Our Lord’s attendance at the Wedding Feast in Cana teaches us many things. The Church tells us that Our Lord’s presence at this Wedding Feast sanctifies marriage. Our Lord raised marriage up to the dignity of a Sacrament. A Sacrament is an outward sign which conveys grace. Grace is the participation in the very life of the Most Holy Trinity. Through the Sacrament of marriage, the Lord conveys His grace, His life, to those who receive it. The Sacrament of marriage is meant to assist those who receive it to draw nearer to God; that is the whole purpose of the Sacraments: they are meant to bring us into a closer union with God.

Marriage is a holy thing: it is a God-given calling. It is meant to be a sign on earth of the love that Jesus Christ has for His bride, the Church. If you are married, the love that you and your spouse have for each other is meant to be an image of what Christ’s love is like: the love between a husband and his wife is a sign of God’s love, and that love is total, self-giving, and self-sacrificial.

Our culture, in this day and age, has a very distorted idea of what marriage is. Marriage is often viewed, by our society, as a contract; it is thought of as a man-made institution that can be re-defined, altered and ended at will. Marriage is not an invention of man: God created marriage from the very beginning. Marriage was part of God’s plan for man and woman from the time that He created them: the two were meant to become one flesh, they were meant to be fruitful and multiply. That is God’s plan from the beginning.

Man and woman were created in the image and likeness of God; and God has existed from all eternity as a Community of love: Father, Son and Holy Spirit. We were made in the image of love and we were made for love. We were made to love God above all things and we were made to love others. Ever since sin entered the world, it has become a struggle to live as were made to live. We have commandments because of sin: we have commandments because we fail to live according to the purpose for which we were made: we fail to love. All of the commandments given to us by God and by the Church are attempts at getting us to live as God made us to live.

Our culture has a tendency to view laws as mere restrictions placed upon freedoms. There are many in our society, today, who talk about rights and freedoms as if they were the most important things. Laws are viewed negatively because laws seem to put arbitrary limits on freedom. God’s laws are not random restrictions of freedoms: God gives us laws in order to help us live according to our nature. When someone ignores these laws, they become unhappy because they are not living according to the way that they were created. The laws that God provides help us to know God’s plan for us and help us to follow His will. These laws connect us with the truth about how we were created, Who God IS, and how we are to respond to Him; and these truths lead to true freedom.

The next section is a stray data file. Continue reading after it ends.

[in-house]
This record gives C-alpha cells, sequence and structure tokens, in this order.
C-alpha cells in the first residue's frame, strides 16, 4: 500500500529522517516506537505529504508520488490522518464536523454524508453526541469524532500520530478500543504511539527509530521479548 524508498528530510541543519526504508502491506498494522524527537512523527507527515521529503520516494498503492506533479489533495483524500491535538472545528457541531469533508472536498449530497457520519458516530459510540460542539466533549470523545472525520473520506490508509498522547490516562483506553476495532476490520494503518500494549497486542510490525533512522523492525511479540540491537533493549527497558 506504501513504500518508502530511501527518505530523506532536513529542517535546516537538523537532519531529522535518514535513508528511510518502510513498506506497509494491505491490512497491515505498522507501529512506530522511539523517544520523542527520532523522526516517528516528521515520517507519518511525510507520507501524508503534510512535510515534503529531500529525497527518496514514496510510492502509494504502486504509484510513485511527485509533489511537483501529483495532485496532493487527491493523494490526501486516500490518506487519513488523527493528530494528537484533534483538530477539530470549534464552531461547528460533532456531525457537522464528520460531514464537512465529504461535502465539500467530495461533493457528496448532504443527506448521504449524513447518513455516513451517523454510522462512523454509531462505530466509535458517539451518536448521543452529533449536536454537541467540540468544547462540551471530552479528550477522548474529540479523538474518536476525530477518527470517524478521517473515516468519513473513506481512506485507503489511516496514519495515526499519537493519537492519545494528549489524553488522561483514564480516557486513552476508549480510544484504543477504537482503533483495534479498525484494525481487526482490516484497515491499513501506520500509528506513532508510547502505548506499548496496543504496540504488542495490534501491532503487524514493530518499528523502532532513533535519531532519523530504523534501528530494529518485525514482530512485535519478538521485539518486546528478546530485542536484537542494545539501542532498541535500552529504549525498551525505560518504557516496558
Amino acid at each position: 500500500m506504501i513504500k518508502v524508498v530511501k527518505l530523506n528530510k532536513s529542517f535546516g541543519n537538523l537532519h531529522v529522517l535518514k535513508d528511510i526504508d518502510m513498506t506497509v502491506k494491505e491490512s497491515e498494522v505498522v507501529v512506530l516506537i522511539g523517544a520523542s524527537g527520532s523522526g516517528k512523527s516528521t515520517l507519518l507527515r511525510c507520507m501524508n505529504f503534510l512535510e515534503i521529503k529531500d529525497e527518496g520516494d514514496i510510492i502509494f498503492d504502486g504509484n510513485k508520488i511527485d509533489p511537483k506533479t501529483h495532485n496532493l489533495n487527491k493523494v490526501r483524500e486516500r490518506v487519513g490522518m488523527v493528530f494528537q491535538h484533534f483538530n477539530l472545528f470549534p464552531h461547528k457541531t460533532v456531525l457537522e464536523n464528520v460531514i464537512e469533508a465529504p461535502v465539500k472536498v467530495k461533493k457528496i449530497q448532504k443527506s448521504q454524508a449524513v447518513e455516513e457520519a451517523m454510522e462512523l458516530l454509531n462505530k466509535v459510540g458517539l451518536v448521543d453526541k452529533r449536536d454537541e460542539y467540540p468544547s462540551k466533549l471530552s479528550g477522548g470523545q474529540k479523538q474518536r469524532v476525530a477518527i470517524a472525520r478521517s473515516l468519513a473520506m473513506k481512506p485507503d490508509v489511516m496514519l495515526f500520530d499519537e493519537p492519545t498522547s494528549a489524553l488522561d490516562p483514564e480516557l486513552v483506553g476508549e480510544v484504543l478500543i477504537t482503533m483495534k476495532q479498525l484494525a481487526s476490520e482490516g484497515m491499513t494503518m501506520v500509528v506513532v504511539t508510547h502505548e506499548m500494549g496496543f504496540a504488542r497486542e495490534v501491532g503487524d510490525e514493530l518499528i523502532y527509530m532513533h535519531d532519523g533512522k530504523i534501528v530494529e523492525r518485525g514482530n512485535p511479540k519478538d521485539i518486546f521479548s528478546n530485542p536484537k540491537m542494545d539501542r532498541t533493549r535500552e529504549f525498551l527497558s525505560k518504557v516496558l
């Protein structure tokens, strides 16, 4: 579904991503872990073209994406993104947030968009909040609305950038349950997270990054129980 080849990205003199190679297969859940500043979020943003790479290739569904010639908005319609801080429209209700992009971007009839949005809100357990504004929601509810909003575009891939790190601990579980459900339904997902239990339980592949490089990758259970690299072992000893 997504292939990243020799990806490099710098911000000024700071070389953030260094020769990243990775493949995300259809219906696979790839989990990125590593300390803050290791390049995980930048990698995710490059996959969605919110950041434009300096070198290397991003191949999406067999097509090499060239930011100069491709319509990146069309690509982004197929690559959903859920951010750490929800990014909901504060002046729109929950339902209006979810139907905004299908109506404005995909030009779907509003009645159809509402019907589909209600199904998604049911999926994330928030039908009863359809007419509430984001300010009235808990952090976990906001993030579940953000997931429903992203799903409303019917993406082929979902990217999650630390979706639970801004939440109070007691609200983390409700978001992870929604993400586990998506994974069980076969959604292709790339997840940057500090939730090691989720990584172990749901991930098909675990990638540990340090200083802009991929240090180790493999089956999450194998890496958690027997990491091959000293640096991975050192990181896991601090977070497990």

We were created for love and real love doesn’t try to find loopholes: real love doesn’t even need laws. True love does not calculate. Love doesn’t ask how far it can push and still be in the realm of venial sin. Love does not ask how much is required nor does it count the cost: love can give nothing less than its entire self. That is the nature of love; that is the nature of God. Jesus said if we loved God above all things and our neighbor as ourselves, we would already be fulfilling the law: the law is only trying to get us to love. We are called to love God with all our hearts and all our minds and with all our strength. We are called to return the love that God freely pours out upon us. God gives us everything that we have; He gives us the gift of Himself in the Eucharist at each and every Mass. God does not hold back anything from us: He allows His own Son to be crucified in order to save us from sin and death. He gave us His own beloved Son and He wants us to love Him in return.

The miracle that Jesus performed at the Wedding Feast of Cana is a demonstration of what God’s love for us is like. When God provides, He doesn’t just give us a little; He gives us superabundance. Twenty to thirty gallons is a LOT of wine! Multiply that times six. Moreover, it was not just any old wine: it was good wine; better wine than the wine they had before.